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India-Russia-Afghanistan: India, Russia and Afghanistan quietly have created a triangular arrangement for providing arms aid to Afghanistan after NATO withdraws. None of the countries have made an official announcement. Only a small number of news services, including The Moscow Times and Pakistani newspapers, have published articles about it.
The arrangement was finalized in February when an India team visited Moscow, but it had been under discussion during the past year. It was one of the discussion items when President Karzai visited India last December.
Under the agreement, smaller arms such as light artillery and mortars will be provided by Russia and moved to Afghanistan from the north, while India paid Russia for the equipment. An inventory of Russian-made equipment in Afghanistan has been completed. Afghanistan has presented India with a list of requirements and Russia reportedly has made one or more initial shipments.
Jason “JZ” Liszkiewicz
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In India, climate change is forcing farmers to adapt in order to survive. While scientists race to breed a new batch of climate-resilient super seeds, locals are instead turning to the ways of their ancestors.
Saltwater intrusion, flooding, droughts, rising sea levels and violent storms wreak havoc on the agriculture of countries like India, forcing many to seek out more resilient seed varieties. Rice conservators like Debal Deb are helping to reintroduce traditional, salt-tolerant solutions for struggling farmers. “They are more precious than gold,” says a local affected by cyclone Isla four years ago. People like Deb say these seeds rival modern scientific billion-dollar investments, including GM. But scientists say reintroducing old seed varieties simply doesn’t produce enough to feed 9 billion people on a climate-changing planet.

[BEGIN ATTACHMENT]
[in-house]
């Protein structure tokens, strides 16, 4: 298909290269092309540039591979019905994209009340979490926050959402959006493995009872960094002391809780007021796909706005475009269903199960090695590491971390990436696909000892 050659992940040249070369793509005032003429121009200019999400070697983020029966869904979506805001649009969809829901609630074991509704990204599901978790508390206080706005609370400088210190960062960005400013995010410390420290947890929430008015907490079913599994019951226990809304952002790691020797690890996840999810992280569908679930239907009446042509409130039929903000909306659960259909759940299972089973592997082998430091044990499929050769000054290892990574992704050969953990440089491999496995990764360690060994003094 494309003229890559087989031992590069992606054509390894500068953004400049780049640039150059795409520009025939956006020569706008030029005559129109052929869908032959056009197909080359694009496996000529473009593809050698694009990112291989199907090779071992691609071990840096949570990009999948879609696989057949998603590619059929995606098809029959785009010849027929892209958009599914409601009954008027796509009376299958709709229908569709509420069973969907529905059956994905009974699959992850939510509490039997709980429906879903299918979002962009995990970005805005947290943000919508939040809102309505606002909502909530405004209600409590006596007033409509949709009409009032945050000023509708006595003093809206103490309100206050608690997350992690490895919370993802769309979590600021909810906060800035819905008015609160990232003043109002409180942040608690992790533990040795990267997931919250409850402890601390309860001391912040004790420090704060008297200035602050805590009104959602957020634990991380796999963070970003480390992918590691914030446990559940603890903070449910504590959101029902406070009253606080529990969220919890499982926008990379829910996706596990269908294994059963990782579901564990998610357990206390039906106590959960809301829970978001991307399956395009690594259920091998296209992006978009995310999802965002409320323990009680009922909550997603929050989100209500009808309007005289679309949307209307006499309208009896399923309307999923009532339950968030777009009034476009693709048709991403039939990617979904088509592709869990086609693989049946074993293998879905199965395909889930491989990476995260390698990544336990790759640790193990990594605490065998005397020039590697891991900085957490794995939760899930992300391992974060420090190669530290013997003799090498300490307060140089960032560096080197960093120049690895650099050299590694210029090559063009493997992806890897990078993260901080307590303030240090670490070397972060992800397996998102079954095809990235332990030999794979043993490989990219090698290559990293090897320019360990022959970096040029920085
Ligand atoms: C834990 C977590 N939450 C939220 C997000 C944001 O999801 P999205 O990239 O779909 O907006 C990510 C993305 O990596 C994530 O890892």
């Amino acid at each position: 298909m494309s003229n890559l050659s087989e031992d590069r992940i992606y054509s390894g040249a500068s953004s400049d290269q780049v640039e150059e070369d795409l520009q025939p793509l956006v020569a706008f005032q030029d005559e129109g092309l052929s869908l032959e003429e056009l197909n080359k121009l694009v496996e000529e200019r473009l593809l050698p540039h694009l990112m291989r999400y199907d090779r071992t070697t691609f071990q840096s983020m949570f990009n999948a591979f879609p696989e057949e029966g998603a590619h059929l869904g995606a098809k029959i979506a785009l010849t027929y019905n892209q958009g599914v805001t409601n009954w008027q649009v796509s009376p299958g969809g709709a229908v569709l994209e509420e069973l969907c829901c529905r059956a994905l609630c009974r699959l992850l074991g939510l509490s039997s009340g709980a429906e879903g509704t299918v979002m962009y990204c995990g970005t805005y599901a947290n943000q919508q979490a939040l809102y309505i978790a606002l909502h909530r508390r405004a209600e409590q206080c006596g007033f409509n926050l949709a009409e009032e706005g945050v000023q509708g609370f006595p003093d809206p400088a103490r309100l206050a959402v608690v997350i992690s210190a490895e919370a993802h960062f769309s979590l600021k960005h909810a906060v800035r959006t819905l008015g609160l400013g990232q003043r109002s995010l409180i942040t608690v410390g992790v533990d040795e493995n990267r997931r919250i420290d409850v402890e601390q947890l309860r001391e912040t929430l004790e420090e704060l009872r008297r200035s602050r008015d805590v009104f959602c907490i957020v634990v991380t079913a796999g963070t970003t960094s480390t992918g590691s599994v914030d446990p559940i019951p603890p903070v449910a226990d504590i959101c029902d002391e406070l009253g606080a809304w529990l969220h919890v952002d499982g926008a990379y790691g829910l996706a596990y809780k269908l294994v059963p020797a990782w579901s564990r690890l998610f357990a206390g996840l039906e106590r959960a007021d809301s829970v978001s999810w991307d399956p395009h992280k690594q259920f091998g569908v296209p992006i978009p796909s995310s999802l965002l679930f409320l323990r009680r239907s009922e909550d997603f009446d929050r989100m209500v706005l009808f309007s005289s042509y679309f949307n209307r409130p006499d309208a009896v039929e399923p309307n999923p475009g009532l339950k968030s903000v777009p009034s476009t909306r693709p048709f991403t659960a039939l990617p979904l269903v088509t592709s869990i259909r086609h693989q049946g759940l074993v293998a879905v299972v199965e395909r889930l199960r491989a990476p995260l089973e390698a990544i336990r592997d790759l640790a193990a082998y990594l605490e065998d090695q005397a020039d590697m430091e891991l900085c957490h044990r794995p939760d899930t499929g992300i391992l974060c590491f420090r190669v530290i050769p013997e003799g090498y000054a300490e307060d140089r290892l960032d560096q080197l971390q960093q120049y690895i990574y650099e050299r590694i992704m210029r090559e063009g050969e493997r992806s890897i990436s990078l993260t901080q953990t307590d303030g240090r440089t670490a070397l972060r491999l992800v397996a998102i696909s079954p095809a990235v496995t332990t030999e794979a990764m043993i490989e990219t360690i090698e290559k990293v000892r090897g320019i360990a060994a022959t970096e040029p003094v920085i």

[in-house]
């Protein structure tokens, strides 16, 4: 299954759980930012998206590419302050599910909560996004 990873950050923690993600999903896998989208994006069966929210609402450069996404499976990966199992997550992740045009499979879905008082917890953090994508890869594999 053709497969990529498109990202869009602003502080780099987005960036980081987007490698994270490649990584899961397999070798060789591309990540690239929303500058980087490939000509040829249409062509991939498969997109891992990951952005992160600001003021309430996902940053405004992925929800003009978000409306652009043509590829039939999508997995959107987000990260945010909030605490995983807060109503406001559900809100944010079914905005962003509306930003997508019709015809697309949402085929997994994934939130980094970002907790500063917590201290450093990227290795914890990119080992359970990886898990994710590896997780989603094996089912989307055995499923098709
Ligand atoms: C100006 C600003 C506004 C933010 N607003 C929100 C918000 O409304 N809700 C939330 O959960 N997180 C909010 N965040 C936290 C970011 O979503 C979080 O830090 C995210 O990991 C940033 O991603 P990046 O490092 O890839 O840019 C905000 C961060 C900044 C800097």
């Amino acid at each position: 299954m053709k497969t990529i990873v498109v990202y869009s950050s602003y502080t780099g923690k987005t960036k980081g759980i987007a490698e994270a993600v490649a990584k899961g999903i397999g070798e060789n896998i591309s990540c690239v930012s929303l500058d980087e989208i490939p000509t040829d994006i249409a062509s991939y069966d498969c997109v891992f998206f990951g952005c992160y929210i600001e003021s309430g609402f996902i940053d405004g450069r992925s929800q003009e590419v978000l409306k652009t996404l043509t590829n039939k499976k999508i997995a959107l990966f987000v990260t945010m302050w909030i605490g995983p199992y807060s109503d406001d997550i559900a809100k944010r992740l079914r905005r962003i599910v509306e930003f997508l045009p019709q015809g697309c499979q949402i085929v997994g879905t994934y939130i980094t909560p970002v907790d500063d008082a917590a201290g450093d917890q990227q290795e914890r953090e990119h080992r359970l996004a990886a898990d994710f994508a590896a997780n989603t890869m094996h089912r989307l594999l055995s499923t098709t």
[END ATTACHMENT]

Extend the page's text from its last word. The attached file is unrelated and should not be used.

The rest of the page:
Centre for Investigative Reporting
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India-Afghanistan: Indian Minister of External Affairs Slaman Khurshid said on 15 February that India will provide helicopters to Afghanistan.
“We are giving them helicopters and we will be supplying them very soon,” Khurshid told reporters accompanying him on a day-long visit to the Afghan city of Kandahar, where he inaugurated an agricultural university built with Indian aid. “We also have been giving them some logistical support and we hopefully will be able to upgrade and refurbish their transport aircraft.”
Khurshid did not specify the number or type of helicopters to be provided to Afghanistan. Nor did he elaborate on transport aircraft contracts.
The attached BBC report/video by John Simpson describing Afghan attitudes toward the US/UK exit struck me as bizarre. The weight of Simpson’s gist is that most Afghans do not want us to leave. But the report based most of its information on interviews in Kabul and only a short part (the wobbly part) on the countryside where the vast majority of Afghans live — i.e., Helmand. Simpson did not mention of Taliban strongholds in Kandahar and the border areas with Pakistan,nor did he mention the western areas like Herat, or the Northern areas. So I asked an Afghan friend who follows events in Afghanistan closely for his take on this report. Attached below the video link is my friend’s reaction and a NYT piece with yellow highlights.
(BBC) The BBC’s world affairs editor John Simpson visited Kabul, a city he knows well, to discover what shape Afghan government forces are in and whether the Taliban could take over after UK and American troops leave.
Email from Mr. X
(a highly educated Afghan — ethnic Pashtun — an expat living in Europe)